Longtime philosophy professor and former Dean of Arts and Sciences at the College, Dr. Richard Kamber was chosen as the first recipient of the Robert Anderson First Seminar Program Instructor of the Year award on Wednesday, March 9.
During his nearly 30 years at the College, Kamber has taught an impressive 24 different courses. He is most frequently found in the classroom teaching Aesthetics, Existentialism and Introduction to Philosophy.
However, it was his popular FSP course, “Morality, God and Free Will,” that garnered him the prestigious honor.
“The first seminar committee, made up of faculty and staff, really wanted to recognize the teaching in the FSP program (because it) is a unique experience and so many different things come together at that level,” Dr. Lisa Grimm, associate professor of psychology and first seminar and summer read program coordinator said about the new award. “It’s a writing intensive course, it’s a community engaged learning experience for half of the students (and) it’s a course where we have a budget for faculty to plan extra experiences for their students.”
The award, named after former associate provost of liberal learning Robert Anderson, who spearheaded the creation of the FSP program, was created to recognize the excellence in teaching within these one-of-a-kind courses.
The committee looked at faculty members who were longtime professors in the program, having taught ten or more FSP courses. Former students were also surveyed to gain feedback on their class experiences.
“His class has a really fantastic mix of providing a wonderfully rigorous experience for students,” Grimm said. “Students gave beautiful anecdotes about staying up late at night in the residence halls talking about issues that were raised during his class period and we really appreciated that component.”
“Morality, God and Free Will” is a course Kamber has taught for several semesters now, and he notes that his teaching style has evolved over the years.
Kamber said he tries his best at, “making the classes as interactive as possible. (It) would be very easy to just get up and lecture, that’s how I was educated many years ago.”
Instead, he places an emphasis on communication in the classroom, where everyone gets to fully examine and discuss ideas.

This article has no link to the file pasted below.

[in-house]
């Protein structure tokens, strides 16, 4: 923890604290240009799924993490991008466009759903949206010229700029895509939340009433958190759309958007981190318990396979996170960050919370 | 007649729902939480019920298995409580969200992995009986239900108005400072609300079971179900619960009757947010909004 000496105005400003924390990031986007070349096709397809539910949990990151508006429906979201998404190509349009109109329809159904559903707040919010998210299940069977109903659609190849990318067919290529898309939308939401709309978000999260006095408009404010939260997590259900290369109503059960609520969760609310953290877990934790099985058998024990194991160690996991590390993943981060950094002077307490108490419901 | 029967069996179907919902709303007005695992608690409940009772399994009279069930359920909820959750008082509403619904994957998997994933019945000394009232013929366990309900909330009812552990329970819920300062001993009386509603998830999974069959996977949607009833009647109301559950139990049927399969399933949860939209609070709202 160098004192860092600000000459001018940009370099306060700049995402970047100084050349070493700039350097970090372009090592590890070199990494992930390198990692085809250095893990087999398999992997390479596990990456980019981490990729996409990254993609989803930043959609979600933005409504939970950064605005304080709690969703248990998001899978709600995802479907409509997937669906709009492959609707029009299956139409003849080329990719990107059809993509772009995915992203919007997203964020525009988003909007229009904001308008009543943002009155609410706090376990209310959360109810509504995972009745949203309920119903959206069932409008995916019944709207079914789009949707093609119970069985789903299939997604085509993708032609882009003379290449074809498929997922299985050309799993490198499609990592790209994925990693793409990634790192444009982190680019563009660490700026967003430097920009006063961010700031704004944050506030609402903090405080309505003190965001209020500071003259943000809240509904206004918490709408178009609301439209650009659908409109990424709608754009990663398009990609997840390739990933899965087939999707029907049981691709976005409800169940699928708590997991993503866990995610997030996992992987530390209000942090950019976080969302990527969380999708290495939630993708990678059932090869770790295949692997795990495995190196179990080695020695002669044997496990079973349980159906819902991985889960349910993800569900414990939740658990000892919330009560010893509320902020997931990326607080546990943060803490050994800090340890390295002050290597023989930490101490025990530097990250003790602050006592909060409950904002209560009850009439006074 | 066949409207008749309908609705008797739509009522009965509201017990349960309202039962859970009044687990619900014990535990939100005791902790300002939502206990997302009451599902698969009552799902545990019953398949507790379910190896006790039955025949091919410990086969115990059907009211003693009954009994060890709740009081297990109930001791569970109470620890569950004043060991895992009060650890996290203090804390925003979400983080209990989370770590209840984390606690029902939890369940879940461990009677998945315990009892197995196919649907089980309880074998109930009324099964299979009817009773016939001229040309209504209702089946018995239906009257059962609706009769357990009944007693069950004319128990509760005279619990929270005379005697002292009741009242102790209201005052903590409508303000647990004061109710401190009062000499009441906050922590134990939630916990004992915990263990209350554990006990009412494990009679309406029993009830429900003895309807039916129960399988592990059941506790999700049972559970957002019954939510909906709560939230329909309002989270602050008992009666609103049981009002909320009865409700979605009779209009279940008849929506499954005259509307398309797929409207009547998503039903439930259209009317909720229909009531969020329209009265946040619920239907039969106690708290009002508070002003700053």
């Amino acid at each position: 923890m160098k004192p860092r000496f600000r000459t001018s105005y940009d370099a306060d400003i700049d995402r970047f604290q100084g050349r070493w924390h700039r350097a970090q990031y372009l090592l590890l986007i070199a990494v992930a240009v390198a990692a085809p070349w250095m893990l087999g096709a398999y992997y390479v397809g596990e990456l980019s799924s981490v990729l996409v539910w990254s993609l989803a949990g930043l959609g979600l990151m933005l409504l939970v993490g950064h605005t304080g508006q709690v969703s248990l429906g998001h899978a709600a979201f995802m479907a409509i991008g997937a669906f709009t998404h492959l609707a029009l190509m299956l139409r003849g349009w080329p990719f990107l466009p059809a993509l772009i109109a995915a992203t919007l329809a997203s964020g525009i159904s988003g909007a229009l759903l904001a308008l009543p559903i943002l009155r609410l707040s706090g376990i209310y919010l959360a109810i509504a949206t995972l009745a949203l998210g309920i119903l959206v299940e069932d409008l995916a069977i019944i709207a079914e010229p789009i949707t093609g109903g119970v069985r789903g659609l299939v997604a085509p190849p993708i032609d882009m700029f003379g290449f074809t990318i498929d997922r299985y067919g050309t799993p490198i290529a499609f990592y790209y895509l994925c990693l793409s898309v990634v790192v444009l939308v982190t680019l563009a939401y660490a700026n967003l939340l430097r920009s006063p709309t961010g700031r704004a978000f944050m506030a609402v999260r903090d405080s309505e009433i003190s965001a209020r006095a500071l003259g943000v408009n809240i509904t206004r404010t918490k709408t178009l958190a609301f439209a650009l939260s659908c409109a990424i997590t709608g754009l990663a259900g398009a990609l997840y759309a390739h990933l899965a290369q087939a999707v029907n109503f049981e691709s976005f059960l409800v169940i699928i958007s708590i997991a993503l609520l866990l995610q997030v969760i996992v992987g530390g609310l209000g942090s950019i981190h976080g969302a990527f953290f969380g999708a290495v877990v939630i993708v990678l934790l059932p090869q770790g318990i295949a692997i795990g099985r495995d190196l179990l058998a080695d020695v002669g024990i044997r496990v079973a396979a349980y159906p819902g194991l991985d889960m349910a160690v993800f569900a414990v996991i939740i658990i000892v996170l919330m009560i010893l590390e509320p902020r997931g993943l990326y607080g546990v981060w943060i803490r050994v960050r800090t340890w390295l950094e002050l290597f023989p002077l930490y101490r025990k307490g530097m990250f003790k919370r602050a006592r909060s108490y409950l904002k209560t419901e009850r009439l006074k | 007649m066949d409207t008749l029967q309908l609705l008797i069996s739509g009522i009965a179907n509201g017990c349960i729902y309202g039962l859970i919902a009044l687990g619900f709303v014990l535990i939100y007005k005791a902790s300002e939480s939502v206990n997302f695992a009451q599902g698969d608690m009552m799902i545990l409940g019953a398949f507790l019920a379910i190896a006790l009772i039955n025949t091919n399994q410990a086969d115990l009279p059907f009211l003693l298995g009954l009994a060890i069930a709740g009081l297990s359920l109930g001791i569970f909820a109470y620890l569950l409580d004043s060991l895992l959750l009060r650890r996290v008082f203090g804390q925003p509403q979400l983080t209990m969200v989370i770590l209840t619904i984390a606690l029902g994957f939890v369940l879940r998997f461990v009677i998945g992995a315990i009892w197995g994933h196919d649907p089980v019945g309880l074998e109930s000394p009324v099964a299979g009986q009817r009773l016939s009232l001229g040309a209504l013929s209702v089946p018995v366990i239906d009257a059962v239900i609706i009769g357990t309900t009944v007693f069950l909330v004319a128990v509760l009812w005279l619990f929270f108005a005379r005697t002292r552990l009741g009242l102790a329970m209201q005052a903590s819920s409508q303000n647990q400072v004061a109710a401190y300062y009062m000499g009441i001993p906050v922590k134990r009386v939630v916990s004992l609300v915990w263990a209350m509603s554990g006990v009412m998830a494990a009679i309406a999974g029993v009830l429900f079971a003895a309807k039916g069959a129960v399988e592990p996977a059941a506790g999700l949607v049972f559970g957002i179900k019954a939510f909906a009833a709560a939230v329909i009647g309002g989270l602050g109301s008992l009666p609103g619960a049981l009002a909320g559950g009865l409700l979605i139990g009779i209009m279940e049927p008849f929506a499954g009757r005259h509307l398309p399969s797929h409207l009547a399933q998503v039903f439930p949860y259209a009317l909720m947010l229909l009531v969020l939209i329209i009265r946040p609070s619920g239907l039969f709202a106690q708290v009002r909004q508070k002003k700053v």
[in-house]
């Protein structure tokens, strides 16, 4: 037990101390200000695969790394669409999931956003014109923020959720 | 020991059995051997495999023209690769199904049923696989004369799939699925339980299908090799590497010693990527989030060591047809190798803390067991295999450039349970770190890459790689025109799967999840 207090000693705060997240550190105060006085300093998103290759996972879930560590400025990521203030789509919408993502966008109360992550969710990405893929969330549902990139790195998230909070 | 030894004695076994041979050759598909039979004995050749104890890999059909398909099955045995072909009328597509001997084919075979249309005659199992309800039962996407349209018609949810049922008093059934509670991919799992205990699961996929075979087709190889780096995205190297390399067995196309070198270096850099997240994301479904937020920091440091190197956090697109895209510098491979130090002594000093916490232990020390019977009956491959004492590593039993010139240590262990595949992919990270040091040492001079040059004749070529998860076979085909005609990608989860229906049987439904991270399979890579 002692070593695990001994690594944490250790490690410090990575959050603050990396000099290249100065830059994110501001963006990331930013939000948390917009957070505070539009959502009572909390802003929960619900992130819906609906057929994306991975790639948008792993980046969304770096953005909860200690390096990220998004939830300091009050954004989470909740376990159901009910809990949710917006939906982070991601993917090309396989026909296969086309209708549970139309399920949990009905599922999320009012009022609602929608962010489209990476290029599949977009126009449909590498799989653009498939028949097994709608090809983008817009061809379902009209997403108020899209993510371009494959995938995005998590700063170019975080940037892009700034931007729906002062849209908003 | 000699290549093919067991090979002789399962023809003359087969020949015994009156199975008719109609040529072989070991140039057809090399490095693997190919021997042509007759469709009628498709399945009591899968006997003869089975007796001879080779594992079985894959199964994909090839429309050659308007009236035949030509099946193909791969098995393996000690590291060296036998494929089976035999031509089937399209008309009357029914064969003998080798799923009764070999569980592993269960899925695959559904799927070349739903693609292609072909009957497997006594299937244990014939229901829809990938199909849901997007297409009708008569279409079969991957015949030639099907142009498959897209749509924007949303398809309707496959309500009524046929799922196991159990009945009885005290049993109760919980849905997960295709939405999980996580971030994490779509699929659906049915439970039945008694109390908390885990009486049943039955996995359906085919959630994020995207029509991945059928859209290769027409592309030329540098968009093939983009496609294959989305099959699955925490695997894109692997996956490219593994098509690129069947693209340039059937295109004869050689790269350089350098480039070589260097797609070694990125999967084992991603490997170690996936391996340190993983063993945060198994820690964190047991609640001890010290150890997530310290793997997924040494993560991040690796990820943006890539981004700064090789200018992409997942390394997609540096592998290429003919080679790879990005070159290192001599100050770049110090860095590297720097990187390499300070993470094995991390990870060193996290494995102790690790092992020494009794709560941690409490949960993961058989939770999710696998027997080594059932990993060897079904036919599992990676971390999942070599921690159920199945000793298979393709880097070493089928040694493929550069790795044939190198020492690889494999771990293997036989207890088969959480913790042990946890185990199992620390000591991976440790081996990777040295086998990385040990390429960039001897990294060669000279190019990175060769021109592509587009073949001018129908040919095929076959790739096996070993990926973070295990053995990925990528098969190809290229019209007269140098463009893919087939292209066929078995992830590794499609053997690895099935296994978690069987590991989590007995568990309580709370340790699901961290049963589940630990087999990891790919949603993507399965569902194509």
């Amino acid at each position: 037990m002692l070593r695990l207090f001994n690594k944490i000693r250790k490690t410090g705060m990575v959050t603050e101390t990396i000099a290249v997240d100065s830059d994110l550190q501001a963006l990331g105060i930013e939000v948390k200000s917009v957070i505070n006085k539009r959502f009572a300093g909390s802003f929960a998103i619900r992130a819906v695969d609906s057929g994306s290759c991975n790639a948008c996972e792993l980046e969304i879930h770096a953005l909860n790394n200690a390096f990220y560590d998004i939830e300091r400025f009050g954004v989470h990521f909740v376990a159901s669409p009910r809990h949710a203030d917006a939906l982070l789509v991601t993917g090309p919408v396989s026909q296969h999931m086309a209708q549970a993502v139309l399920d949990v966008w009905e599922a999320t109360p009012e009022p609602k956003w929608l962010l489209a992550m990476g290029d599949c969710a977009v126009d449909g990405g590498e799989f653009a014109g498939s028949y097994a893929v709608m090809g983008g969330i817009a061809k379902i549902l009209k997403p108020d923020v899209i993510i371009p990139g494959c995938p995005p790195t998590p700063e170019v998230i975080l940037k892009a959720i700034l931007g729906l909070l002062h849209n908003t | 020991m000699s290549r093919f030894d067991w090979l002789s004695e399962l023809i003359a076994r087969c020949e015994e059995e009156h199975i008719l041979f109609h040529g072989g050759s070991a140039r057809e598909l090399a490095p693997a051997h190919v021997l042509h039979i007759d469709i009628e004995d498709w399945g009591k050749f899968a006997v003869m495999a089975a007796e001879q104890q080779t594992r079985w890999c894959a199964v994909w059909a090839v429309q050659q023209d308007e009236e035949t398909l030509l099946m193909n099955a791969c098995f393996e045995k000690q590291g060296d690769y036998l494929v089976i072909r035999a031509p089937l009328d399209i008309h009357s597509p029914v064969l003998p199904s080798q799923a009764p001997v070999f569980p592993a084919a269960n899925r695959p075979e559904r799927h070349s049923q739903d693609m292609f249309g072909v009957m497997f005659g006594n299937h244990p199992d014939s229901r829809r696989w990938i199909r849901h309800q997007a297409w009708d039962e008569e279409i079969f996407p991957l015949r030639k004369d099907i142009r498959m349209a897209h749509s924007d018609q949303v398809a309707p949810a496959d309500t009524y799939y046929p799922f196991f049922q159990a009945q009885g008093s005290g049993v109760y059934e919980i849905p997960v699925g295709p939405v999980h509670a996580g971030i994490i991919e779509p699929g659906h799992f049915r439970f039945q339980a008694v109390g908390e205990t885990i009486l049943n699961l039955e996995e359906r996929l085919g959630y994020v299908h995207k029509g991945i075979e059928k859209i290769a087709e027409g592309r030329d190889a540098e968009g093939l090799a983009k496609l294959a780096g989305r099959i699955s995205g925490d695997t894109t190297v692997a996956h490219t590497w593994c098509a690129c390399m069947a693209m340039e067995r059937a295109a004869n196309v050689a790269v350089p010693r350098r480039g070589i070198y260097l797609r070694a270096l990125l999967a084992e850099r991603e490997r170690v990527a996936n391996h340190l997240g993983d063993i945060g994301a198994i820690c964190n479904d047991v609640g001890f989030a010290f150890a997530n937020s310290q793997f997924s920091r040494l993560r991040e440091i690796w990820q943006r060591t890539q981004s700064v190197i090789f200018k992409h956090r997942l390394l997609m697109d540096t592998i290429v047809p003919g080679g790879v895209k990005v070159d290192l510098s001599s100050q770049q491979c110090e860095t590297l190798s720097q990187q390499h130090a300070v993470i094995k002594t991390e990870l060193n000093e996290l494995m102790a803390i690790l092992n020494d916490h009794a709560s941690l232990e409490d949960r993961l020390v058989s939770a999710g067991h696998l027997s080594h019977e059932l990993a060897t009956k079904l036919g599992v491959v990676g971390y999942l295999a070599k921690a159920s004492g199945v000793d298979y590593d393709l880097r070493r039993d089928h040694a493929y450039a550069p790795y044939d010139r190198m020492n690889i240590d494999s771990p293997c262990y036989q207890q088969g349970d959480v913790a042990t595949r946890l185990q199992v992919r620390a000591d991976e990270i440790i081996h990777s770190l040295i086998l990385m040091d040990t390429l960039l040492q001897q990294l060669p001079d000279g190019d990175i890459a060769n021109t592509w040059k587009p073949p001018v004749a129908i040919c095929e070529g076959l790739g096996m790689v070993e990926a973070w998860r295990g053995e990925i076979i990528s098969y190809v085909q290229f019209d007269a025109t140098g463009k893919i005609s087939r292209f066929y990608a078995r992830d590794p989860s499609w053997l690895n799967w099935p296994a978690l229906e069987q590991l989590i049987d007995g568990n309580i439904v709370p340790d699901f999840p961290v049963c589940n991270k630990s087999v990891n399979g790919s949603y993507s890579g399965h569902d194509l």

“Something more effective is a conversation; a dialogue between students and faculty (and) in the best circumstances, a dialogue among students,” Kamber said. “What’s easy to do is churn up conversation, what’s hard to do is to bring forth conversation that is really focused on the course materials and is constructive. Everybody has something to say… I really want students to be talking about what we’re reading and the topics that we’re studying.”
Kamber likes to call this teaching approach, “dialoging as a way of coming to know.”
A visual learner himself, Kamber likes to incorporate images that students can view during a lecture. Often, he will put together visual components to spark conversations and represent abstract concepts.
This addition of art or sculptor is just one of the ways that Kamber makes his courses as interdisciplinary as he can.
“They are by no means typical philosophy classes,” Kamber said. “I draw on history, psychology, I try to include as much art as I can, I always inject a movie or two into a course and sometimes a short novel.”
An interdisciplinary approach not only helps students in the classroom, but also furthers their knowledge of the world around them.
“I want to impress on students that even though colleges and universities divide knowledge into little packages, ‘this is biology, this is chemistry, this is history or philosophy’… What we’re all talking about is a world where those things mesh and combine into a single reality,” Kamber said. “Integrating all that into a general understanding is particularly valuable to undergraduates.”
The award ceremony also recognized all faculty members who have taught ten or more FSP courses, which included 13 members of the Humanities and Social Sciences faculty: Celia Chazelle, Jo-Ann Gross, Qin Shao and Xinru Liu in History, David Venturo, Michael Robertson, Michele Tarter, David Blake, Jia-Yan Mi, Francis Hannold and Lincoln Konkle in English, John Ruscio in Psychology and Pierre Le Morvan in Philosophy.
Interviews and story by Kimberly Ilkowski
Photo by Kathleen Fox